Arrays Focusing On Rows and Columns
Lesson 3 of 13
Objective: SWBAT interpret products of whole numbers using arrays.
The warm up for this lesson is a review of building arrays and focusing on the difference between columns and rows. Using gestures to reinforce language, as I discuss the plan for this lesson I move my arm in front of me horizontally when using the vocabulary term row, and hold my arm in front of me vertically when using the vocabulary term column. Since this is a review lesson, I do a quick check on understanding, using the question, "Can you name the diagram that uses rows and columns?" The response from some of the students is arrays. I make a point of echoing the word, and then write it on the board.
I ask the students to move their arms horizontally and say row. I also explain that this is horizontal like the horizon. Then, I repeat with vertical movements, and say this is movement is vertical like their vertebrae. I use this vocabulary because it connects to content we have covered in science this year.
I repeat the gestures for rows and columns, while quickly saying the words first to see the gesture, and then switch it to give the gesture and the students provide the vocabulary. You can also use students to help lead this vocabulary activity as well.
Once the students are consistent with the gestures and vocabulary, I explain they will be creating arrays on graph paper with multiplication number sentences to show rows and columns. Students work with a partner, using dice with numbers to nine (or playing cards can be used) to create each array. The first number rolled by partner A would be used for the rows, and the second number rolled by partner B would be the number for the columns. Then they write the number sentence inside of the array and find the product.
I use a specific structure for creating the number sentences because I want to emphasize the difference in the vocabulary. Common Core standards do not require a set order of rows x columns, or columns x rows, and students should understand that the order of factors does not change the product. But initially, this allows me to structure student thinking so that the vocabulary "sticks". I also apply the vocabulary to other real world contexts, including sitting in a row in a movie theater, and columns that hold up a building.
Model the Task
Using the document camera and a student partner, I model the task of rolling the dice and drawing the array focused on rows and columns on the graph paper.
For interest, I have the students use color with crayons or fine tip markers. I also draw students' focus to precision when drawing the arrays on the graph paper (MP6).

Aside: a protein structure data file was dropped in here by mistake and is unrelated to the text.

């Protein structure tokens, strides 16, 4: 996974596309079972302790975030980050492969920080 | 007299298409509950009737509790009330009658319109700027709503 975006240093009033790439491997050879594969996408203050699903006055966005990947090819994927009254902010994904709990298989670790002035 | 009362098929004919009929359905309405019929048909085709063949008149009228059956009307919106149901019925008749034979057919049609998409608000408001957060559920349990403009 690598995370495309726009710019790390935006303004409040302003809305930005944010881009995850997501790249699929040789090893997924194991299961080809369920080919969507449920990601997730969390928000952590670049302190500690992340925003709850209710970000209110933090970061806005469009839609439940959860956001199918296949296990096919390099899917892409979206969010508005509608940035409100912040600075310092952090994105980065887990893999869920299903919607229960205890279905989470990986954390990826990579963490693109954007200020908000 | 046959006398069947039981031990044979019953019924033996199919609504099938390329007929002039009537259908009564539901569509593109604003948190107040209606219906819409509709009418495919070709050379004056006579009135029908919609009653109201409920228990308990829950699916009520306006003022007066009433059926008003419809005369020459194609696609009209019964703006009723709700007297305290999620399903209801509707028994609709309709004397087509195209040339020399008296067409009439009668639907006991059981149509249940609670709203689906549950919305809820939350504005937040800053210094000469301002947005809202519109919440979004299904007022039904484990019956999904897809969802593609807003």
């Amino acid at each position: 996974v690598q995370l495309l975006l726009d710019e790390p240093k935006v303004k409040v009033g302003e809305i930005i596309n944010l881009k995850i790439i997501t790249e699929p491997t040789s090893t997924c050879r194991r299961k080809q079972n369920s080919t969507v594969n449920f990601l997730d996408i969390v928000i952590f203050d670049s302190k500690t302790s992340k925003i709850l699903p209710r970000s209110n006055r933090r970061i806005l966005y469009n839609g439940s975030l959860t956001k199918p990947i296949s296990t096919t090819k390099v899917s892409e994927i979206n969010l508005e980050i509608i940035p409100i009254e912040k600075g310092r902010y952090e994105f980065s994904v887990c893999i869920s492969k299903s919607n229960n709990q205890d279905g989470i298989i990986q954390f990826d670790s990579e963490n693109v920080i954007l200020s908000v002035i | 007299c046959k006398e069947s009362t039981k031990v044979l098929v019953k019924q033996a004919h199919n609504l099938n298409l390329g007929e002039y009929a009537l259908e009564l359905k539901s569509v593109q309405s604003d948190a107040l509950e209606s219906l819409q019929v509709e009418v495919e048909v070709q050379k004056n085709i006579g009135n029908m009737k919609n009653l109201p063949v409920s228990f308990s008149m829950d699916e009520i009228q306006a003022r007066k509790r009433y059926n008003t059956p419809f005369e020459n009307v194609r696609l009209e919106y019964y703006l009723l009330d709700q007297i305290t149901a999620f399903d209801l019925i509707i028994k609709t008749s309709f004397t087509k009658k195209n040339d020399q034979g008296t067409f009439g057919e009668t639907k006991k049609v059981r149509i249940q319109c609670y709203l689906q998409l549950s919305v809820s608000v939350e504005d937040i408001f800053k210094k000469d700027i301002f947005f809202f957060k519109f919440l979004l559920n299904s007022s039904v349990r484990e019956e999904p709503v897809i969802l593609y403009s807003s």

I model two or three arrays on the graph paper, and then I have students refresh students' thinking by having students use the gestures to show me the rows and columns. During this time, I am checking for understanding, on the look out for any students who may be confused so that I can help them as they are working on their own.
Try It On Your Own
With their graph paper and dice in hand, the students work in partners to draw their array. Each student is responsible for creating the arrays on his/her own paper. The dice I used for this activity are 10 sided dice, 0-9, and the zero is used for 10. Their goal is to try to fill up their 8 1/2 x 11 graph paper entirely with arrays.
As the students are working together, I circulate through the room to check understanding, precision, progress, use of the vocabulary, and checking to see the strategy they are using to find the product. Since this lesson is about the array concept, I am focusing on their use of rows and columns. I observe their strategies to find the product of the number sentences. These include skip counting, area models, and one-to-one counting for each product. One thing I am watching is to see how they handle when they have an array repeated, or if them use the structure of the related fact such as 4 x 3 and then solving for 3 x 4. (MP7) I want to see the students using what they may have already solved as a fact is repeated.
The lesson closes with a student journal entry. I ask them to record the vocabulary terms column and row with their own working definition of those words to draw an array, and to record their thinking using this sentence frame.
This array has _____ rows and _____ columns. There are _______ items in this array. ___ x ___ = _____
I use this journal entry as a formative assessment on this skill.